Duterte was quoted as saying, "You know, Ma’am Leni would always wear skirts which are shorter than usual. At one time, Dominguez asked me come closer because I was far from them. But I told him, 'Come here. Look at (Robredo’s) knees.'"

He added, "Maybe she noticed (that I was looking at her). I wanted to tell her, 'Ma’am, maybe next time you just wear shorts.' But after our third meeting, she was already there at the far end of the table. I lost the view during the Cabinet meeting."

For her part, Robredo simply brushed off Duterte's jokes. She related, "Actually, nasasanay na ako kay Presidente parati akong nagiging pulutan. Gaya ng sabi niya, parang ano iyon...pabirong pagsabi. Ano naman, medyo nasasanay na ako kay Presidente (Actually, I've gotten used to the President using me as the subject of his jokes. Like what he said, he was just joking around. I've gotten sort of used to the President doing that)."

However, she later issued a statement on the matter as many women's groups pointed out that Duterte's joke about ogling her legs was offensive.

Robredo's statement read: "When President Duterte made inappropriate remarks, I deliberately chose to ignore these. There are larger and more urgent issues we confront as a nation that demand our collective attention. But many were bothered and offended by [them]. As we all rightly should. Tasteless remarks and inappropriate advances against women should have no place in our society. We should expect that most of all from our leaders."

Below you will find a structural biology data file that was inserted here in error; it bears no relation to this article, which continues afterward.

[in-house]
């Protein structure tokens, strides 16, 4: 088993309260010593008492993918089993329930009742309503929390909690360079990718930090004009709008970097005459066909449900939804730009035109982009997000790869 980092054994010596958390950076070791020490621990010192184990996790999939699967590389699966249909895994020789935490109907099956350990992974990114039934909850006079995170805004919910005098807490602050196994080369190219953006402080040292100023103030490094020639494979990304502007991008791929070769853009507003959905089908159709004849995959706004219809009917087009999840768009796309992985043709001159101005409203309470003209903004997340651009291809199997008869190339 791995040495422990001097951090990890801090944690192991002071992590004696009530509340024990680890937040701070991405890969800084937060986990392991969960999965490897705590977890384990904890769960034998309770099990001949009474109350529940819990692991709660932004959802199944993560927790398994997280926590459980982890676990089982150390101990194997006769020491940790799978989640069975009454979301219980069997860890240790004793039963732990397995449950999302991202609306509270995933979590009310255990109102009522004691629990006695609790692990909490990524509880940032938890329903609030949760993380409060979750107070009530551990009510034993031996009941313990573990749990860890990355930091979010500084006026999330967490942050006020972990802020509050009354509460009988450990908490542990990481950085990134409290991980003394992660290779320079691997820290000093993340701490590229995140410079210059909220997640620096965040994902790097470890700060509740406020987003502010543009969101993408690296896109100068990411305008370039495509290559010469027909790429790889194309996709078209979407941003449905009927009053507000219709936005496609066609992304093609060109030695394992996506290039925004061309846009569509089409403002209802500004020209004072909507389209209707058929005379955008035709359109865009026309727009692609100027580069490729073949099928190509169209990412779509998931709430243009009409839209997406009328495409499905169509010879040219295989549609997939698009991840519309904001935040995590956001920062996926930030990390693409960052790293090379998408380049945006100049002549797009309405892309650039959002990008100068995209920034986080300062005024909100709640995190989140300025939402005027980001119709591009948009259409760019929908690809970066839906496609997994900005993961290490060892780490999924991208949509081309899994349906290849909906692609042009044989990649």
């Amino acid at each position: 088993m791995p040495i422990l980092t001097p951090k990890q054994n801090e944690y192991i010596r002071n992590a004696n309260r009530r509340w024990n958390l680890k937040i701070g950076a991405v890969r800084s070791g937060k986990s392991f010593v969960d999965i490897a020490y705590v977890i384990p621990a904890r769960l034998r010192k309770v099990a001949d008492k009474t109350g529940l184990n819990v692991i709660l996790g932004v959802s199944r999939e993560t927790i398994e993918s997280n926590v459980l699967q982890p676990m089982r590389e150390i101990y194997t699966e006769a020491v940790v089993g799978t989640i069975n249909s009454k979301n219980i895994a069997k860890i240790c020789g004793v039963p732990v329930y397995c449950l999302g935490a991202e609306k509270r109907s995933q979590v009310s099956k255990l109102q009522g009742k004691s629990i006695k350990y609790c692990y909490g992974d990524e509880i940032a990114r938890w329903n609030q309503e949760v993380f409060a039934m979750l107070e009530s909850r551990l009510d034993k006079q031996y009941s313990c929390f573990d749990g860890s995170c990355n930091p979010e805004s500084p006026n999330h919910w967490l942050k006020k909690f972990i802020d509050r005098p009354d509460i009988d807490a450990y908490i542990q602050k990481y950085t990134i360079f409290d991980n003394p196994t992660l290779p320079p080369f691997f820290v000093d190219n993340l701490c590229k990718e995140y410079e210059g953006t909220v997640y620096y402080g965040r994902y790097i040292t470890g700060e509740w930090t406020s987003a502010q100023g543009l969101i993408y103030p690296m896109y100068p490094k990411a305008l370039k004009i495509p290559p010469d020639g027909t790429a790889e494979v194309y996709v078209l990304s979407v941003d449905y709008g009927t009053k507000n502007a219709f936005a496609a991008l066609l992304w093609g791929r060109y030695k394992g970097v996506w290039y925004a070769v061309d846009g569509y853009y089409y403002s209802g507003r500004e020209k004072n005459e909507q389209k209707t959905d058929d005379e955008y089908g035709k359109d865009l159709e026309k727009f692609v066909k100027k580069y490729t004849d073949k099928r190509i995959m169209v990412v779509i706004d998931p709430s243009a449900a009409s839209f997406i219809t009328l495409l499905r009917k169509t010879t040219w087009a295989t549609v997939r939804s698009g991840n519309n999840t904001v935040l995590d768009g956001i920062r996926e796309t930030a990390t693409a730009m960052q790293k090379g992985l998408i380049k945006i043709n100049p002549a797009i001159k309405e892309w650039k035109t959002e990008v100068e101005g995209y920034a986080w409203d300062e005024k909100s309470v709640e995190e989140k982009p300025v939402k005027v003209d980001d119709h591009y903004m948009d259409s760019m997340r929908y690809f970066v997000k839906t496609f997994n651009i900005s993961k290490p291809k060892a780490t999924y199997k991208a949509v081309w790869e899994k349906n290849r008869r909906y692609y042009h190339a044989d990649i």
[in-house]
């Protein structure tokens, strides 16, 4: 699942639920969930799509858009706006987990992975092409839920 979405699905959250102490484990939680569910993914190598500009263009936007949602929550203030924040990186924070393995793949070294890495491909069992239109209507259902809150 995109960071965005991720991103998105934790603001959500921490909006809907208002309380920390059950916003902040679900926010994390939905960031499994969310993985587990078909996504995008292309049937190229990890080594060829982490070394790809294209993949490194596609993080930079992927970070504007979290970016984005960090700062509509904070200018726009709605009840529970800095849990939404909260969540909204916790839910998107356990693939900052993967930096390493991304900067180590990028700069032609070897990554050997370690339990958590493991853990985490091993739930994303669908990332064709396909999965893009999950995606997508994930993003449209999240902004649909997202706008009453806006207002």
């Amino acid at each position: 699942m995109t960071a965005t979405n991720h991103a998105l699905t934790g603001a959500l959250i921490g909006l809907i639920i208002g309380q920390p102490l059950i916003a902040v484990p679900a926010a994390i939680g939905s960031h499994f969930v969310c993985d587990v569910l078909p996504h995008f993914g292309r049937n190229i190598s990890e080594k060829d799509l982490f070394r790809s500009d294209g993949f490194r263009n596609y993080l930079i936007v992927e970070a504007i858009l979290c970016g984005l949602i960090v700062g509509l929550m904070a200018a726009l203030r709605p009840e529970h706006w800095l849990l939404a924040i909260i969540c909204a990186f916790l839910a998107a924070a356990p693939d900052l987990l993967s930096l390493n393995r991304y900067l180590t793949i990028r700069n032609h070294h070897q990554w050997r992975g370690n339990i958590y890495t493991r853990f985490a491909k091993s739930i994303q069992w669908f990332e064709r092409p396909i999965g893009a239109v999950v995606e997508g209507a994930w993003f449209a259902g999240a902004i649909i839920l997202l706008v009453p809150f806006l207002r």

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Meanwhile, Duterte's supporters maintain that he is "just joking" (as always) when he makes awkward (for others) quips about women.


Vice President Leni Robredo filed her resignation as Housing Secretary from the Cabinet of President Rodrigo Duterte on Monday, December 5.

Robredo had released statement on her resignation. She explained, "We had hoped this day would not come. I had been warned of a plot to steal the Vice Presidency. I have chosen to ignore this and focus on the job at hand. But the events of recent days indicate that this plot is now being set into motion."

Robredo went on to relate that on December 3, she had received a text message from Cabinet Secretary Leoncio "Jun" Evasco Jr., wherein he reportedly relayed President Rodrigo Duterte's instruction through his executive assistant Bong Go for her "to desist from attending all Cabinet meetings" starting December 5.